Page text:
The Kurdish referendum on independence from Iraq was approved by more than 92 per cent of voters, officials said Wednesday, as Iraq’s prime minister vowed to keep his country united without resorting to the use of force.
Even with the strong support, the non-binding vote is unlikely to lead to formal independence, but it has escalated long-running tensions with Baghdad, which has moved to block flights in and out of the Kurds’ autonomous region. Iraq and its neighbours, along with virtually the entire international community, are opposed to any redrawing of the map.
Hendrin Mohammed, the head of the Kurdish region’s election commission, announced the official results at a press conference, saying the referendum passed with 92.73 per cent support and turnout of more than 72 per cent.
The vote was held across the autonomous Kurdish region’s three provinces as well as in some disputed territories controlled by Kurdish forces but claimed by Baghdad.
Mohammed said the counting of votes was complete and that the results would be considered final once they are certified by the Kurdish region’s department of justice.
The commission did not comment on turnout in the disputed territories, which could serve as an indicator of how many people in those areas prefer Kurdish rule. Mohammed told The Associated Press those numbers would be released by local authorities, without elaborating.
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Iraq’s Arab-dominated parliament has given Prime Minister Haider al-Abadi the mandate to deploy troops in the disputed territories, including the oil-rich city of Kirkuk, but al-Abadi said Wednesday he doesn’t want a “fight between the Iraqi citizens.”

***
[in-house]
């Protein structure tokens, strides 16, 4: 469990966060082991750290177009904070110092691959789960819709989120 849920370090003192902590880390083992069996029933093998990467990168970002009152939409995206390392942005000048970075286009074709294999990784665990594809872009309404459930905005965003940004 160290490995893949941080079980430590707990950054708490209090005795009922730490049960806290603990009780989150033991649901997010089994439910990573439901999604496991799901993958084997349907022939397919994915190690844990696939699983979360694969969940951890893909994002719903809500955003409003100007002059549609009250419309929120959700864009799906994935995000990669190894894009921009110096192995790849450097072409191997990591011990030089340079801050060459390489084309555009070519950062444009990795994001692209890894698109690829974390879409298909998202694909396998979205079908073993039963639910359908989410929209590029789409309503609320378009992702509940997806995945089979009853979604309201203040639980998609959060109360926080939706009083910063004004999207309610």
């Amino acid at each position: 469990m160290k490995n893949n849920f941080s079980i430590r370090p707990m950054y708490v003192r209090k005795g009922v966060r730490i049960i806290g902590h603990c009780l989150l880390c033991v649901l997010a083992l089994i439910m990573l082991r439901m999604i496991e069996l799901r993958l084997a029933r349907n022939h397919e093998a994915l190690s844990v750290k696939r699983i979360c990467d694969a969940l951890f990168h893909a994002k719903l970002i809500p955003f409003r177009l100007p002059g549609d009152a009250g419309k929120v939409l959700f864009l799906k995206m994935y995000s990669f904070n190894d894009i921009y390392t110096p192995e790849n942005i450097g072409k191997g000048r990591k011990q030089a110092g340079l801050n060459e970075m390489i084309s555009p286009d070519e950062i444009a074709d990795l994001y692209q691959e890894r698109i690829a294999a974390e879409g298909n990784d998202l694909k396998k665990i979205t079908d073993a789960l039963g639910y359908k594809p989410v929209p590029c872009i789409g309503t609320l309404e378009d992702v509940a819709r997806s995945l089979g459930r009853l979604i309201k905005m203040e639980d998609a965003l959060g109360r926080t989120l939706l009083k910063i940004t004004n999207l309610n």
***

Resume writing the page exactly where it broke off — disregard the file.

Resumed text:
At a meeting with lawmakers, he instead vowed to “enforce the rule of the federal authority in the Kurdish region with the power of the constitution.”
Parliament has demanded that Baghdad refrain from taking part in any dialogue with the Kurds until the results of Monday’s vote are cancelled. It also called on the government to bring those behind the vote, including Kurdish regional president Masoud Barzani, to justice. The demands are non-binding.
Al-Abadi has ordered the Kurdish region to hand over control of its airports to federal authorities by Friday, threatening a flight ban if they refuse. Iraq’s Transport Ministry has ordered international airlines to halt service to Irbil, the Kurdish regional capital, and Sulaimaniyah, its second city, beginning Friday evening.
Middle East Airlines, the flagship carrier of Lebanon, and EgyptAir have announced that they will comply, cancelling all flights after Friday. Low-cost airline FlyDubai says its flights to Irbil are in question from Saturday on.
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Turkey has warned its citizens that flight service to the Kurdish region will be suspended Friday evening. A statement posted on the Turkish Consulate’s website in Irbil said flights by Turkish Airlines, AtlasGlobal and Pegasus “won’t be possible” after Friday evening. It added that authorities were working to increase flights until then.
The transport minister for Iraq’s Kurdish region said Wednesday the region’s international airports have not violated any laws that would warrant their closure.
Mawlood Bawa Murad told reporters his ministry is ready to negotiate with Baghdad “if they want to implement the law and show that Iraq has one air space.”
He added that the flight ban would affect, “one way or another, the military aviation that operates from Irbil international airport,” which is used for the campaign against the Islamic State group.
*Associated Press writers Sinan Salaheddin in Baghdad, Sarah El-Deeb in Beirut, Bram Janssen in Irbil, Iraq, and Suzan Fraser in Ankara, Turkey contributed to this report